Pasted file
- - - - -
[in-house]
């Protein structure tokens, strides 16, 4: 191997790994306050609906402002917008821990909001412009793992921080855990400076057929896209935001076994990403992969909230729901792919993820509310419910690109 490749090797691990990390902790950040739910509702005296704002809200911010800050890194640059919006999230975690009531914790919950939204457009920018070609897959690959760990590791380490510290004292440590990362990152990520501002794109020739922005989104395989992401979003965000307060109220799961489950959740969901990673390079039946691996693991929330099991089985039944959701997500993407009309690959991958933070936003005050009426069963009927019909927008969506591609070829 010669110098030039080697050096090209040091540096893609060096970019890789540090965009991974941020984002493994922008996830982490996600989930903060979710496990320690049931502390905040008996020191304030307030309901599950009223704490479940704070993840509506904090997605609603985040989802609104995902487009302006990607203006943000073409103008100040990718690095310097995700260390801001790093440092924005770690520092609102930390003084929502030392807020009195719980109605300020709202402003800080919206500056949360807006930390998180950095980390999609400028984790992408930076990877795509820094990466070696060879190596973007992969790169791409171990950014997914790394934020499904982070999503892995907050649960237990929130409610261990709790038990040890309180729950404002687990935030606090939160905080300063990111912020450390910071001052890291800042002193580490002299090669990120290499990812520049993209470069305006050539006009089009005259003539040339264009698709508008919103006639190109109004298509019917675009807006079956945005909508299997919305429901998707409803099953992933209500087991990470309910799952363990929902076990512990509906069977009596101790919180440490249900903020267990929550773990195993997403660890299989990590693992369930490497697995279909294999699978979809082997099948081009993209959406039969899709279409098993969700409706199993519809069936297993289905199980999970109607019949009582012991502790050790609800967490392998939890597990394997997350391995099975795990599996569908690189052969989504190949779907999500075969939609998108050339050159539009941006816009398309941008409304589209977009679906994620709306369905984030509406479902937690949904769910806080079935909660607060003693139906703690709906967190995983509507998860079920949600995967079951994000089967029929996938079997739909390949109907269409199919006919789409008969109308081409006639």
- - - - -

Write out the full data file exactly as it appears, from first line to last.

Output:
[in-house]
């Protein structure tokens, strides 16, 4: 191997790994306050609906402002917008821990909001412009793992921080855990400076057929896209935001076994990403992969909230729901792919993820509310419910690109 490749090797691990990390902790950040739910509702005296704002809200911010800050890194640059919006999230975690009531914790919950939204457009920018070609897959690959760990590791380490510290004292440590990362990152990520501002794109020739922005989104395989992401979003965000307060109220799961489950959740969901990673390079039946691996693991929330099991089985039944959701997500993407009309690959991958933070936003005050009426069963009927019909927008969506591609070829 010669110098030039080697050096090209040091540096893609060096970019890789540090965009991974941020984002493994922008996830982490996600989930903060979710496990320690049931502390905040008996020191304030307030309901599950009223704490479940704070993840509506904090997605609603985040989802609104995902487009302006990607203006943000073409103008100040990718690095310097995700260390801001790093440092924005770690520092609102930390003084929502030392807020009195719980109605300020709202402003800080919206500056949360807006930390998180950095980390999609400028984790992408930076990877795509820094990466070696060879190596973007992969790169791409171990950014997914790394934020499904982070999503892995907050649960237990929130409610261990709790038990040890309180729950404002687990935030606090939160905080300063990111912020450390910071001052890291800042002193580490002299090669990120290499990812520049993209470069305006050539006009089009005259003539040339264009698709508008919103006639190109109004298509019917675009807006079956945005909508299997919305429901998707409803099953992933209500087991990470309910799952363990929902076990512990509906069977009596101790919180440490249900903020267990929550773990195993997403660890299989990590693992369930490497697995279909294999699978979809082997099948081009993209959406039969899709279409098993969700409706199993519809069936297993289905199980999970109607019949009582012991502790050790609800967490392998939890597990394997997350391995099975795990599996569908690189052969989504190949779907999500075969939609998108050339050159539009941006816009398309941008409304589209977009679906994620709306369905984030509406479902937690949904769910806080079935909660607060003693139906703690709906967190995983509507998860079920949600995967079951994000089967029929996938079997739909390949109907269409199919006919789409008969109308081409006639």